• Courtesy of Annie Carpenter’s latest workshop, I have a renewed awareness of the placement of the femur bone and wow, can that help you amp up the work in a pose or make balance rock solid.  In three-legged-Downward Dog, simply think of moving the femur bone of the standing leg back – you solidify the work in the standing leg – improve balance and now you can talk about the “crazy pretzel moves”.  In Revolved Chair Pose (Parivrtta Utkatasana), think about moving the femur bones down, tail bone in and lifting the heart, and now the twist feels more grounded!  Working in Side Angle Pose (Parsvakonasana), send the femur bone of the bent leg down; you dramatically amp up the work.  Taking this into the bind, keep that action and feel grounded into the bind and twist.   Tree pose (Vrksasana), same thing, send the femur bone of the standing leg back and you fire up the work of the standing leg and the result is greater balance.
  • Engage the lower abdominals.
    • You know the work, just the reminder that on almost any challenging pose, the work of the abdominals comes into play.  You coil the lower abdominal muscles in, towards the back and you create support for the lower back.
  • Lift your heart, tail bone in.
    • In balance and twisting poses, you often hear the cue to lift your heart, tail bone in to keep the spine open and to keep from compressing – feeling more open and balanced.
    • If a backbend is involved, you are lifting and lengthening and finding space as you deepen (not compressing in the lumbar spine).
  • Understand that, unfortunately, there are no shortcuts to creating open shoulders.
    • Many of us have tightness in the neck and shoulders due to desk lifestyles, long held tension and stress.  In my mind, yoga is the best thing to open shoulders, but it takes time, patience and a commitment to the work.  We gain more mobility every day, but it is unlikely that you can be the “pretzel king or queen” until the shoulders are open and injury free.  Best to enjoy where you are you and feel the tension melting away as you find more openness.
  • Make the props your friends!
    • Try Ardha Chandrasana (Half Moon) with a block to the outside of your front foot, front leg engaged (femur bone back) and lift that back leg from inner thigh – foot flexed, now open the hip, lift the arm.  (I see too many students struggle and it almost seems like they won’t use the block – dare I say out of EGO.) Ask yourself if using the block helps you get more opening across the chest and shoulders?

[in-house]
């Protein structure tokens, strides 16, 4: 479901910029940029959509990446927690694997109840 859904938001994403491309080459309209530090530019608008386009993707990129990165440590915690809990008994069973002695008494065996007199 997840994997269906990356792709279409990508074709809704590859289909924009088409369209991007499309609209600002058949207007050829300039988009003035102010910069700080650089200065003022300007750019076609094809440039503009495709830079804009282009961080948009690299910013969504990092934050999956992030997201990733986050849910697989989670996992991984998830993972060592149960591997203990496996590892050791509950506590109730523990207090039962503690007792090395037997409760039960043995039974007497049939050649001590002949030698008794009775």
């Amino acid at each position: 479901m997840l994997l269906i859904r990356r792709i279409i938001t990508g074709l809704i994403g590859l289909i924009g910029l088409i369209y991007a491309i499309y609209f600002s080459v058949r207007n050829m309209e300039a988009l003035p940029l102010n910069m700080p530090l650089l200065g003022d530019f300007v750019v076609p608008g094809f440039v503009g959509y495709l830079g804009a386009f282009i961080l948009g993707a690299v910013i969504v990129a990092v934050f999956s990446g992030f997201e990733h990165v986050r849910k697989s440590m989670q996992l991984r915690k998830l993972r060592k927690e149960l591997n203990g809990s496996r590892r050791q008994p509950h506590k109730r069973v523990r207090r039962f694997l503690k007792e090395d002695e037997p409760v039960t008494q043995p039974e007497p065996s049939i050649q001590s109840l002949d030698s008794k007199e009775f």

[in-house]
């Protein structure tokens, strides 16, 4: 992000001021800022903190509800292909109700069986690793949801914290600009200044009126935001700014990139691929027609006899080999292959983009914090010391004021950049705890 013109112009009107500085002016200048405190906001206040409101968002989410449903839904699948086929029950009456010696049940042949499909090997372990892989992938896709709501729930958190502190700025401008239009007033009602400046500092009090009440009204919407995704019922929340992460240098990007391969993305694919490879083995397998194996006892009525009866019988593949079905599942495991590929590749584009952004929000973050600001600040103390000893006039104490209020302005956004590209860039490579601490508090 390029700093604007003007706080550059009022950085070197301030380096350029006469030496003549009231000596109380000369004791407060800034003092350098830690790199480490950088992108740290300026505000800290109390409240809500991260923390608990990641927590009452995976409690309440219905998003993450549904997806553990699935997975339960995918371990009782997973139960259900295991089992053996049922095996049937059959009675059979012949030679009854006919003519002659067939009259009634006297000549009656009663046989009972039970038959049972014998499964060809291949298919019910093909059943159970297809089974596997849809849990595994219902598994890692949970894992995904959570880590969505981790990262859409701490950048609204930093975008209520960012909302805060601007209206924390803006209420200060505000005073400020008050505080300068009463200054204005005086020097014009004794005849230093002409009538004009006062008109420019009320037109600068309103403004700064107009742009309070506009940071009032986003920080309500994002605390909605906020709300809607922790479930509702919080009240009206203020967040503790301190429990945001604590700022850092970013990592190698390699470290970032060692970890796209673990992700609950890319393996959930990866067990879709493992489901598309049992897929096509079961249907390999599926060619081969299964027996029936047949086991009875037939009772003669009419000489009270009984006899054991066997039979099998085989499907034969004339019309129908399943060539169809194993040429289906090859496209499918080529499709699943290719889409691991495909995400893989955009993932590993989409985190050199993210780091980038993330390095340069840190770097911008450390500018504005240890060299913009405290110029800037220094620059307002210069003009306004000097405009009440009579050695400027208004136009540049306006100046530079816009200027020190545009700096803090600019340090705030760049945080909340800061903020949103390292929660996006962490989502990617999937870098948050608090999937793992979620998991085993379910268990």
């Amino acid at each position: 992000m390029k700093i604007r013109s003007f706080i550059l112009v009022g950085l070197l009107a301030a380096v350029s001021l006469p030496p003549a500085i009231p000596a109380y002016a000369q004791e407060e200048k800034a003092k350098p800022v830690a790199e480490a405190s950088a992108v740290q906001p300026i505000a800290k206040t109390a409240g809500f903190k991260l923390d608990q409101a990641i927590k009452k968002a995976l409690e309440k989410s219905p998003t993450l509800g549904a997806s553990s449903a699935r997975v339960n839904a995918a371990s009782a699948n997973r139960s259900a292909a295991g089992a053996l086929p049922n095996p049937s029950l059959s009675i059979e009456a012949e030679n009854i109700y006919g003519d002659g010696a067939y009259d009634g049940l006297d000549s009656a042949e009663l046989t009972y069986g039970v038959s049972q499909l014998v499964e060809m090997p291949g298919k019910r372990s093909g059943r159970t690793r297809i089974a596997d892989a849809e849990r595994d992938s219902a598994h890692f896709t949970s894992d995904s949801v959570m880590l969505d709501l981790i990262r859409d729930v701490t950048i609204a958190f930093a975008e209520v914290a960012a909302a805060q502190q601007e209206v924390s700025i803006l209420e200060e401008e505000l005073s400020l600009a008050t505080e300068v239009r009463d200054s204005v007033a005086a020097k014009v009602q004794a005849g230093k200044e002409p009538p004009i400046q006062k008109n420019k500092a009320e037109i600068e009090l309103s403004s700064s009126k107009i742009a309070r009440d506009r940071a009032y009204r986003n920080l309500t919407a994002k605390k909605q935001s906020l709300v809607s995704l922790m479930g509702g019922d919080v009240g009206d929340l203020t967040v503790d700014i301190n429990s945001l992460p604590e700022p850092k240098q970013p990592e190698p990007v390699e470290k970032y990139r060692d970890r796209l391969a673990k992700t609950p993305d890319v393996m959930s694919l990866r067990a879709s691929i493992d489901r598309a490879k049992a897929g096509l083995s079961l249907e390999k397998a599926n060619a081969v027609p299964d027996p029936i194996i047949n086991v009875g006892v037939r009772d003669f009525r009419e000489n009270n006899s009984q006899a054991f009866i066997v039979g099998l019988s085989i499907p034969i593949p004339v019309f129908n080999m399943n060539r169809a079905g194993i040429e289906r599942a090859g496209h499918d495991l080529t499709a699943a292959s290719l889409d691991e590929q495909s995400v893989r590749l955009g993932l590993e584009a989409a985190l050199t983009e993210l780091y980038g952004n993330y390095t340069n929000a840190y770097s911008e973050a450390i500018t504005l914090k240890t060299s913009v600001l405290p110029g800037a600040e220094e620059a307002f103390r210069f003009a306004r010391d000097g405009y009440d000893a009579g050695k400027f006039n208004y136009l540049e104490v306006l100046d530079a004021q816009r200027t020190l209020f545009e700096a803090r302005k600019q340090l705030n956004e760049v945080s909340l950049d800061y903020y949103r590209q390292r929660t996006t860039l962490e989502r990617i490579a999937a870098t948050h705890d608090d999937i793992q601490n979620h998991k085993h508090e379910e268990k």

• Tons more examples – really comes down to feeling it in your body and being clear on where you want to go.
  • Understand that you can just “Say No” to some poses.
    • If there is a pose that is just never going to be your friend (for me, I’d probably say Vasisthasana (Side Plank) & Full Wheel (Urdhva Dhanurasana), and Flip the Dog), why not just choose a modification or take alternative.  No rule that you have to do everything.
  • Don’t forget to breathe!
    • Energy flowing into the body on the inhalations and the body calming on the exhalations.  Are you keeping a smooth quality in the breath on that challenging pose?  It can help, and if not, maybe you back out.
  • Smile, enjoy and keep the full perspective!
    • If you can’t laugh at yourself if you come out of a “crazy pretzel pose” and just go just try again, then how fun are you really having?
    • The yoga practice really is so much more than just the asana physical practice.  Try not to lose sight of all the full spectrum of yoga.  Through the physical asana practice, we work toward strength, toning and flexibility, but the bigger perspective is to quiet the mind and cultivate balance and mental clarity.
  • Just ask us, we’ll help!


 Rozanne Englehart